A peek into the past with Landmark Trust open day in Spitalfields

The area of Spitalfields, London is full of architectural charm from the past. Hawksmoor's Christ Church sparkles overhead while at street level the buzzing market offers creative curiosities, surrounded by early brick terraces from the 1700s.

This weekend Landmark Trust gave me an opportunity to see inside one of them. As part of their 50th anniversary celebrations they had opened 25 of their 200 restored properties right across England, Scotland and Wales. Many had never been opened like this before or only rarely and had been carefully picked so that 95% of the British population would be within 50 miles of one of them.

Founded almost 50 years ago by philanthropist John Smith and his wife Christian, the Landmark Trust was set up to try and prevent the loss of smaller historic buildings that the National Trust and the Ministry of Works could not restore.

Princelet Street, Landmark Trust

Princelet Street, Landmark Trust

Princelet Street, Landmark Trust

Princelet Street, Landmark Trust

Princelet Street, Landmark Trust

Princelet Street, Landmark Trust

From the first the Landmark Trust had two goals: saving places and promoting public enjoyment of historic buildings. A descendant of the great 19th-century travel pioneer Thomas Cook, the founder John Smith conceived a simple but original model to enable ordinary people to experience living in extraordinary buildings for short periods of time, the holiday let.

Over time the number of amazing properties they have restored has continued to grow. From a Gothic Temple, a Pineapple Pavilion, a House of Correction and a Pigsty to 23 buildings with a fragile eco-system in the Bristol Channel the list is as diverse as it is long.

Princelet Street, Landmark Trust

Princelet Street, Landmark Trust

Princelet Street, Landmark Trust

Princelet Street, Landmark Trust

Princelet Street, Landmark Trust

Princelet Street, Landmark Trust

Princelet Street, Landmark Trust

Princelet Street, Landmark Trust

The property opened for those within reach of London was in Princelet Street, Spitalfields.

Originally home to the thrifty and hard working Huguenots, they were a Protestant religious denomination that had fled France to escape persecution in the eighteenth century. They brought with them skills in clock and jewellery making, silver smithing and silk weaving.

The weavers used hand-looms to weave raw silk imported from Italy and brought with them a newly invented technique to give thin silk taffeta its glossy lustre. The Huguenot weavers found inspiration for their designs from insects and flowers, and were fond of hanging window boxes outside their houses and training singing birds.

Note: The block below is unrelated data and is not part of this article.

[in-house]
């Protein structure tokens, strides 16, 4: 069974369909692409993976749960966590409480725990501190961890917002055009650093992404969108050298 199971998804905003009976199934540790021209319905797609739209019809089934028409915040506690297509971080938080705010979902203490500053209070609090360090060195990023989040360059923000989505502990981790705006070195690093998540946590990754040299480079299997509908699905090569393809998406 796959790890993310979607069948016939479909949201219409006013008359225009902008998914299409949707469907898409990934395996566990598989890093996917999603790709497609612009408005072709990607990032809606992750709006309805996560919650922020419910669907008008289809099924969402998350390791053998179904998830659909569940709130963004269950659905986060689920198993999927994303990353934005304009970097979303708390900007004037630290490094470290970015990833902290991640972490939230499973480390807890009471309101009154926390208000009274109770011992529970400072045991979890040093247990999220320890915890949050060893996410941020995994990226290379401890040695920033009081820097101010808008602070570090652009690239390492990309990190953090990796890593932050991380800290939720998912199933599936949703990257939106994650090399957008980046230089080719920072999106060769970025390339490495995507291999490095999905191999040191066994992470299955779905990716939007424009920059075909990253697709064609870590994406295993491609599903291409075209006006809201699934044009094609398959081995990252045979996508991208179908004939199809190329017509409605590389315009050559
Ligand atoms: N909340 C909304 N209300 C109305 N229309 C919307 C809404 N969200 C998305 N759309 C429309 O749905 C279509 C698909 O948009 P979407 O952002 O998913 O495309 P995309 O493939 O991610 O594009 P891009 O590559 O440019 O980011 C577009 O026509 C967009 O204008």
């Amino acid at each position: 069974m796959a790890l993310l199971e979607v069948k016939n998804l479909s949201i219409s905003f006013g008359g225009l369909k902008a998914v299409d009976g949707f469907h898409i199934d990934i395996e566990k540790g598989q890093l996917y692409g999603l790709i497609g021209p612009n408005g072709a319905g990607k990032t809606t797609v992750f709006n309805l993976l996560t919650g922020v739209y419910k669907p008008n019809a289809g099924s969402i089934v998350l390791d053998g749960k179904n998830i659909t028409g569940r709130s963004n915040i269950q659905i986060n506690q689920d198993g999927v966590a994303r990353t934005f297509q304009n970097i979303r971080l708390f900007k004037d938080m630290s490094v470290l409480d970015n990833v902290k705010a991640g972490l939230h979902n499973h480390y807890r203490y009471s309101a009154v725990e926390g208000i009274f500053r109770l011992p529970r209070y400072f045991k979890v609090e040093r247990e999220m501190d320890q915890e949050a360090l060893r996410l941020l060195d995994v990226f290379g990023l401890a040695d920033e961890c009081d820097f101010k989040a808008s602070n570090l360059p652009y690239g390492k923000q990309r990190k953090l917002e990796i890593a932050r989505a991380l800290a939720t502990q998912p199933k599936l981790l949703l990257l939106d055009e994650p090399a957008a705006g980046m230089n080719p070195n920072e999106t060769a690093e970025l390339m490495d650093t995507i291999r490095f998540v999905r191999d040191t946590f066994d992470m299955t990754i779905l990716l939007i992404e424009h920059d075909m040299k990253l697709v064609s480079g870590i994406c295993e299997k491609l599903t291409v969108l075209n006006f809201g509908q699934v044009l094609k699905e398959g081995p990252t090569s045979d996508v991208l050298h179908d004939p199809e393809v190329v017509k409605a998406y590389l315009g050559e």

Princelet Street, Landmark Trust

Princelet Street is available to book a stay in as are all of the other restored properties by Landmark Trust.

The Landmark is also still involved in new restoration projects and their latest appeal relates to a rare medieval building in the Brecon Beacons region of South Wales. 

Once part of the Llanthony Priory estate, Llwyn Celyn is thought to have been built in the late 15th century, at a time when Wales was recovering from the devastation left after Owen Glyn Dwr’s unsuccessful revolt against English rule.

Built as a grand 3-bay hall, it retains it's late medieval floorplan, with cross passage and service rooms, central hall and solar wing.

Although in the 17th-century, a first floor was inserted into the hall, together with a staircase and chimney flue the status of Llwyn Celyn gradually diminished over the centuries, with further modernisation grinding to a halt.

As a charity Landmark Trust requires donations to raise the funds required to restore properties like this. When successful they become amazing places to stay in or even visit for the day as was the case, this weekend. 

A Country idyll and an abundance of lilac in Falmer village and Withdean Park

Taking my dear ones to somewhere that I've been to and think is absolutely gorgeous is made even better when it turns out that they love it too.

Falmer village is just one of those places, it helps that the sun was shining and everywhere spring was working her magic.

The birds were tweeting (and so was I), greylag geese swam across the pond with their goslings and flowers scattered the ground in the graveyard.

The buildings were covered in the traditional flint of Sussex and one house had the date 1732 on the front of it. The village itself is mentioned in the Domesday book and was at times held by Thomas Cromwell (of Wolf Hall fame) and Anne of Cleves.

Apart from all of these really great reasons for taking a look, St Laurence church regularly hosts free concerts with a retiring collection and there's a fabulous Farm shop that I've just discovered too.

Please note, best to check dates and times of events at the church and for the shop or you might end up going there and nothing's open.  To keep informed about upcoming events Like Falmer Concerts Facebook Page and check out the Farm shop for local produce including apple juice, cheese, strawberries and sausages.